This Flak 36 88mm gun is on display at Military Aviation Museum in Virginia Beach, Virginia. Without a doubt the most deadly and effective combined anti-aircraft and anti-tank weapon of World War II.
Employed in the anti-tank role for the first time by Erwin Rommel during his thrust across France in May of '40, it became a primary means through which he was able to hold numerically-superior allied tank forces in-check through years of fighting in North Africa.
During the North African campaign, Rommel made the most effective use of the weapon, as he lured tanks of the British Eighth Army into traps by baiting them with apparently retreating German panzers. A mere two flak battalions destroyed 264 British tanks in 1941. Repeated high tank loss from well-placed 8.8 cm Flak guns in the battles of Halfaya Pass earned it the nickname "Hellfire Pass".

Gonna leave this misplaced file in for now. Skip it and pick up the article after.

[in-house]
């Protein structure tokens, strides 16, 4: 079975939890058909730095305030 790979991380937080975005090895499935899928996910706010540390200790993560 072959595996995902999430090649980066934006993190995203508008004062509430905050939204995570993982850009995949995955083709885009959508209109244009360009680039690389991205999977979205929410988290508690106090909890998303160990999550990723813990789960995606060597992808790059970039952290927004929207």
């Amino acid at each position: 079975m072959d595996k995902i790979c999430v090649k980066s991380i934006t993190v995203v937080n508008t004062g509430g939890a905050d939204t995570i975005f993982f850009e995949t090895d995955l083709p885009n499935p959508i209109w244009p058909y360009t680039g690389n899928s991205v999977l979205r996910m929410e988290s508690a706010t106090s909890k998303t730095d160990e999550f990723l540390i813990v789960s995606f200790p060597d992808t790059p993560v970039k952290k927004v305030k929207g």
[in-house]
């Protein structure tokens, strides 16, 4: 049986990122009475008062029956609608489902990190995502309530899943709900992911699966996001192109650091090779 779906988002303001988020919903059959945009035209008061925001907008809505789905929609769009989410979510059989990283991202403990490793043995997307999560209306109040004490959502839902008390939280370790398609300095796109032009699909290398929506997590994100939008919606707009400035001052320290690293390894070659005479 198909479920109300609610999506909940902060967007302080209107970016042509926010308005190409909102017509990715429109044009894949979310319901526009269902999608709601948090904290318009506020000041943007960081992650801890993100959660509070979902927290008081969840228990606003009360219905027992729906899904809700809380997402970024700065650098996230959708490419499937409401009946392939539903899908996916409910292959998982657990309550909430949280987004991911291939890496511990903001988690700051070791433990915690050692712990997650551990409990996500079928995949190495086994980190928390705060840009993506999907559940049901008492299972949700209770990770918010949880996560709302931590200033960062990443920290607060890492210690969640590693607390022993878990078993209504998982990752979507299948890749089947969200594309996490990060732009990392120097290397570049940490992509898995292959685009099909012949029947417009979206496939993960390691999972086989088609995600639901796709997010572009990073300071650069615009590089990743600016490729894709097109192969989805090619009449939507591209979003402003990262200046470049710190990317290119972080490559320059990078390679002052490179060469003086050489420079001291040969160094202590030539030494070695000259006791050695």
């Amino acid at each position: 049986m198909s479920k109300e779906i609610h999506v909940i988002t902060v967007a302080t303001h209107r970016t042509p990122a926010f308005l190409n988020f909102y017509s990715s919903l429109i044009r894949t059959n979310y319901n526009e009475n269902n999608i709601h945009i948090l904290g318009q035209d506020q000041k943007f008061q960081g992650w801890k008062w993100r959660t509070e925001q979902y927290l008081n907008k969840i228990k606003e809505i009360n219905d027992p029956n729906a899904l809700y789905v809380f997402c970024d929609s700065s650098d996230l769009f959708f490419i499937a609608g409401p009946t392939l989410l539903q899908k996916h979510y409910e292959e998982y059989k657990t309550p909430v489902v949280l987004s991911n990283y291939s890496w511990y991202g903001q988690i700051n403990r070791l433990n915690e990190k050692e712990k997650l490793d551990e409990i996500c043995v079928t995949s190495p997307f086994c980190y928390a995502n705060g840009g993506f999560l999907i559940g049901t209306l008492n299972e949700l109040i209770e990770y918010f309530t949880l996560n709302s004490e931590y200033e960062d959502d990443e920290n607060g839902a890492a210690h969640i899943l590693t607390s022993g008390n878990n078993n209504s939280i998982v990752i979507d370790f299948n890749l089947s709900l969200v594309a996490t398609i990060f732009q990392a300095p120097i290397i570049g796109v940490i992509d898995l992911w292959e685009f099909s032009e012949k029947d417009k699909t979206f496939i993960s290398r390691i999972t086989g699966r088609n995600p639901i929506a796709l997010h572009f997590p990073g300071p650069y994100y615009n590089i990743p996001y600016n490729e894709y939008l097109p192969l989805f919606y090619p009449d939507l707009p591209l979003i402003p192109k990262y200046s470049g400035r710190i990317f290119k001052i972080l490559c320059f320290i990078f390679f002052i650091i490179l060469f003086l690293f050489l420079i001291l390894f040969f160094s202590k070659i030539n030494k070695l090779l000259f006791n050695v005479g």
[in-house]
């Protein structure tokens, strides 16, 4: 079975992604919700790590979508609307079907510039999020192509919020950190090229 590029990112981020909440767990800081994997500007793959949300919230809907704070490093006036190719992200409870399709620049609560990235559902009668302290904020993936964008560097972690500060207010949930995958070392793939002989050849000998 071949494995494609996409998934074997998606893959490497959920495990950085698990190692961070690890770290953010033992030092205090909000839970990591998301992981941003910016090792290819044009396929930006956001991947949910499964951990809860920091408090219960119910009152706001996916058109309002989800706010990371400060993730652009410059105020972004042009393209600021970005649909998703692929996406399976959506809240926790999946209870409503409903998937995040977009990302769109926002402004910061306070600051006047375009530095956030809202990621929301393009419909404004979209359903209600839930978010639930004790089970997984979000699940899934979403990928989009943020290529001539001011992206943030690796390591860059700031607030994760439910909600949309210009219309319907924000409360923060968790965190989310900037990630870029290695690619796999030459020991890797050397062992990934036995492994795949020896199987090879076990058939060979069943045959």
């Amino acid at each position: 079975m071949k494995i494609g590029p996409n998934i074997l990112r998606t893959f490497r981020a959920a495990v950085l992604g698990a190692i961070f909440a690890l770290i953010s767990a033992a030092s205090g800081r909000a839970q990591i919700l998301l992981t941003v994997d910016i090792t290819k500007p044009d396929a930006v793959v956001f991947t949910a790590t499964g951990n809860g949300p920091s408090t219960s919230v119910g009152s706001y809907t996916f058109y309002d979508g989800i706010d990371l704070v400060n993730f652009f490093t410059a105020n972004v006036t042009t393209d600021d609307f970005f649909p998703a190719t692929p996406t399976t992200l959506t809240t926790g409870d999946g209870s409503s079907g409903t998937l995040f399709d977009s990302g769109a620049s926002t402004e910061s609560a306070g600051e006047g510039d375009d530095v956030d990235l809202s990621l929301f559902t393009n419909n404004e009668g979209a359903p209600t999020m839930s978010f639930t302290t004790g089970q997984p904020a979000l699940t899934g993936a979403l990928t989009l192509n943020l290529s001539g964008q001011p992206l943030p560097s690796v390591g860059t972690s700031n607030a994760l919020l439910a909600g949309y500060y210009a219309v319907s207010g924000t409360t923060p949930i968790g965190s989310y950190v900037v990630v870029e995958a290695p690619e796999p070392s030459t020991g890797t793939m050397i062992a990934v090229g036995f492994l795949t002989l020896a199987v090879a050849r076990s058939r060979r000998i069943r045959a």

Later in that theater, in the Battle of Faid in Tunisia, Rommel camouflaged many 8.8 cm Flaks (with additional 7.5 cm Pak 40s and 5 cm Pak 38s) in cactus-filled areas. Inexperienced U.S. tankers and commanders rushed into a valley at Faid only to be obliterated. When the U.S. Army's M3 Stuart and M4 Sherman tanks pursued, concealed German guns picked them off at ranges far beyond those of their 37mm and 75 mm guns respectively.